The other day I had a great conversation with Danny Stefanic. Danny is an educational entrepreneur. His current company is LearnBrite which has virtual characters, adaptive learning and all other types of really interesting learning elements including some great work with avatars and text-to-speech.
Kapp: You’ve been around in the technology industry for some time, can you provide a little of your background?
Stefanic: I recall a passion for 3D immersive environments as far back as 1985 playing Mercenary Escape from Targ on the nostalgic Commodore 64 where “the player must explore a world rendered in realtime 3D graphics, completing a number of non-linear tasks in order to achieve a single main objective”.
Whilst studying computer science and software engineering at university, my specialisations were those which would best equip me to create 3D environments. It may have been reading Howard Rheingold’s ‘Virtual Reality’ book in 1992, it may have been the potential of what could be done with a timetable provided by Moore’s law, but in the early nineties I decided that my life’s work would be devoted to virtual reality.
It was 1994 when I formed the Virtual Reality Association, I knew VR was coming and I knew it would not happen overnight. For over twenty years I have been working with every technical development and contributed my own developments to the creation of avatars and worlds. Since then, I’ve built, exited, bought and transformed businesses in the 3D and 360 immersive markets.
Kapp: Tell us a little about LearnBrite.
Stefanic: LearnBrite is created from a belief that by combining the best and latest technologies with proven eLearning techniques, we can provide the most effective learning experience and outcome. To achieve the best learning outcomes possible we are aiming for increased levels of engagement, involvement and motivation, facilitating ”self-paced” learning and memorable learning experiences.
LearnBrite are first in the World to meet the need for immersive browser-based 3D eLearning systems, compatible with learning management systems, such as Moodle and xAPI, or in a standalone environment that can be easily integrated deployed and updated without the need for software installation, plugins or IT security issues.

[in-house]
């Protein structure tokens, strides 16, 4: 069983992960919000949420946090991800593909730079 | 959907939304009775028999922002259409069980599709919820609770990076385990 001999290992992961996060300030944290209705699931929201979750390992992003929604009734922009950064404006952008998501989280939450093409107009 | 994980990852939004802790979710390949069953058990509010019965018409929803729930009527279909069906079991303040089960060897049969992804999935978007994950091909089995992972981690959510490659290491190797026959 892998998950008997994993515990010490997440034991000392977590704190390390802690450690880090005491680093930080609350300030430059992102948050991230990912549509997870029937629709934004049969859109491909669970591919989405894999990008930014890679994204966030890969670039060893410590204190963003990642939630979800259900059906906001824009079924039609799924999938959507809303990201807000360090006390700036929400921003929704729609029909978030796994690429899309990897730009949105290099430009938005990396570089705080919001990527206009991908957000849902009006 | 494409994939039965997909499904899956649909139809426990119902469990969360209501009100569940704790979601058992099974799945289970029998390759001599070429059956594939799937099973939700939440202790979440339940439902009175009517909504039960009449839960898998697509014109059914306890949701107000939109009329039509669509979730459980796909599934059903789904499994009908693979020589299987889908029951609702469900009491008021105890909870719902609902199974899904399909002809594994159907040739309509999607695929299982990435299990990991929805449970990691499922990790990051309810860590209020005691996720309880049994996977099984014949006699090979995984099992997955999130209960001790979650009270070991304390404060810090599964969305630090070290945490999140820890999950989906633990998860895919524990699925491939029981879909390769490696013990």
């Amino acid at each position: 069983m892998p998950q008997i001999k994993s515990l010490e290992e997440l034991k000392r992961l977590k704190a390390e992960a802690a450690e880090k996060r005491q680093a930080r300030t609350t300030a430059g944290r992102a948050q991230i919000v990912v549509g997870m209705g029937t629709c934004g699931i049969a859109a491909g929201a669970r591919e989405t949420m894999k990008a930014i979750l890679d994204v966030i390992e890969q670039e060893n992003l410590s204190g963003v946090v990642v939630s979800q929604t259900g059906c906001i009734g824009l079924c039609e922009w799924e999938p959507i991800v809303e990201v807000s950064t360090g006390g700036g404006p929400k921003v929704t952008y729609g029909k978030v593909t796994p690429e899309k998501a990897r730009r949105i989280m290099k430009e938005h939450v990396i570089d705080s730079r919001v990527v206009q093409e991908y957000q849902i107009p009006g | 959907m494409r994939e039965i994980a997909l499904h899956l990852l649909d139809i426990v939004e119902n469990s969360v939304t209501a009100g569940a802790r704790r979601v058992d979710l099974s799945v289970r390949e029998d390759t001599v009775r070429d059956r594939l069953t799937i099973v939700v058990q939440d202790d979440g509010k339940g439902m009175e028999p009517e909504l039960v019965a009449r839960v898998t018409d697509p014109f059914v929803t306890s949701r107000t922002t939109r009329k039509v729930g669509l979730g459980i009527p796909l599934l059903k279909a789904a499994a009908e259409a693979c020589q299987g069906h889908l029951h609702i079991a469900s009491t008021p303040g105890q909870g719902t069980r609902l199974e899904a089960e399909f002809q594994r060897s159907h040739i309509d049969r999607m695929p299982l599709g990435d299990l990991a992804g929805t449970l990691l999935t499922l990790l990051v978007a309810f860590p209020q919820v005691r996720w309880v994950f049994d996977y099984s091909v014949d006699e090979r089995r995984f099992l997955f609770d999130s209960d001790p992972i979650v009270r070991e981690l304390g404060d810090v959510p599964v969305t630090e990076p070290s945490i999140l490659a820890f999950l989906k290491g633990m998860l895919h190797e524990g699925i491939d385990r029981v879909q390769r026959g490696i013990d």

We have created Kira our HTML5 Avatar to explain the eight latest eLearning tools to benefit learners, clients and authors; when you have 5 minutes, enjoy.
You can experiment with your own avatar messages at BringTo Life (beta site).[Editor’s Note: Check this out, it’s fun!]
Kapp: What is the future of learning in 3D both on screen and through augmented or virtual reality.
Stefanic: This has for so long been my favorite subject; since my schooldays I instinctively knew that the development of the computer could enhance the experience. Teachers won’t be replaced by computers, they will become guides to them, those who understand that are doing it now.
An interesting sci fi book called ‘Ready Player One’ is said to be among the factors influencing the major I.T. players to follow the VR trend, including FaceBook with their 2 billion dollar bet on the Oculus Rift. For more context on the ‘Virtual Reality Race’ check our LinkedIn , FaceBook and Twitter pages which are buzzing with activity and opinion.
The future of all learning is about ‘fun and engagement with strong testing and evaluation’.
Enhanced perception through digital means can increase the level of engagement and thus effectiveness in a process of story, game and lesson. People forge an emotional connection to characters and decisions in a storyline, so are more likely to remember them. Game procedure in non-game contexts engages users in solving problems and increasing their contributions. And of course, people learn from their mistakes. In a 3D virtual world, ill-structured problems can be solved under the principles of constructivism whereby humans generate knowledge and meaning from an interaction between their experiences and ideas.